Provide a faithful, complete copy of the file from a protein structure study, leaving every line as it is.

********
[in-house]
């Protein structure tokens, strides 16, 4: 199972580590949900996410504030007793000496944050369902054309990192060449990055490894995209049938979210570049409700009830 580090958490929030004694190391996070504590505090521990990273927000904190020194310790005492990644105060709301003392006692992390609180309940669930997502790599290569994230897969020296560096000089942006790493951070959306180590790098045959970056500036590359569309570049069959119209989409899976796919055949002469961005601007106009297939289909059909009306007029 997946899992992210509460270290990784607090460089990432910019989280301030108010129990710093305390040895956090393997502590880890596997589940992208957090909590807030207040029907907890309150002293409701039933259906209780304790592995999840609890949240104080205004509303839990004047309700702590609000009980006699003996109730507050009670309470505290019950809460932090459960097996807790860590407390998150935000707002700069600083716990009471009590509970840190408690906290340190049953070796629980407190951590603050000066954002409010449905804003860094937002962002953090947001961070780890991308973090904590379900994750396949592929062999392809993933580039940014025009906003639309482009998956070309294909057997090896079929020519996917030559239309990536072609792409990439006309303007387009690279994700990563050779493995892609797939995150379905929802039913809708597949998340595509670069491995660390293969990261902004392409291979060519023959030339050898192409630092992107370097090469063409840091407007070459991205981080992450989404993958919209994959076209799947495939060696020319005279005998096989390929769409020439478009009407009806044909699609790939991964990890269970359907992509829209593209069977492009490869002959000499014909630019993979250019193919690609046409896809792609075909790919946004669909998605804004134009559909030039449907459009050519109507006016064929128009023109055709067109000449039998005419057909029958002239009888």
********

[in-house]
């Protein structure tokens, strides 16, 4: 199972580590949900996410504030007793000496944050369902054309990192060449990055490894995209049938979210570049409700009830 580090958490929030004694190391996070504590505090521990990273927000904190020194310790005492990644105060709301003392006692992390609180309940669930997502790599290569994230897969020296560096000089942006790493951070959306180590790098045959970056500036590359569309570049069959119209989409899976796919055949002469961005601007106009297939289909059909009306007029 997946899992992210509460270290990784607090460089990432910019989280301030108010129990710093305390040895956090393997502590880890596997589940992208957090909590807030207040029907907890309150002293409701039933259906209780304790592995999840609890949240104080205004509303839990004047309700702590609000009980006699003996109730507050009670309470505290019950809460932090459960097996807790860590407390998150935000707002700069600083716990009471009590509970840190408690906290340190049953070796629980407190951590603050000066954002409010449905804003860094937002962002953090947001961070780890991308973090904590379900994750396949592929062999392809993933580039940014025009906003639309482009998956070309294909057997090896079929020519996917030559239309990536072609792409990439006309303007387009690279994700990563050779493995892609797939995150379905929802039913809708597949998340595509670069491995660390293969990261902004392409291979060519023959030339050898192409630092992107370097090469063409840091407007070459991205981080992450989404993958919209994959076209799947495939060696020319005279005998096989390929769409020439478009009407009806044909699609790939991964990890269970359907992509829209593209069977492009490869002959000499014909630019993979250019193919690609046409896809792609075909790919946004669909998605804004134009559909030039449907459009050519109507006016064929128009023109055709067109000449039998005419057909029958002239009888």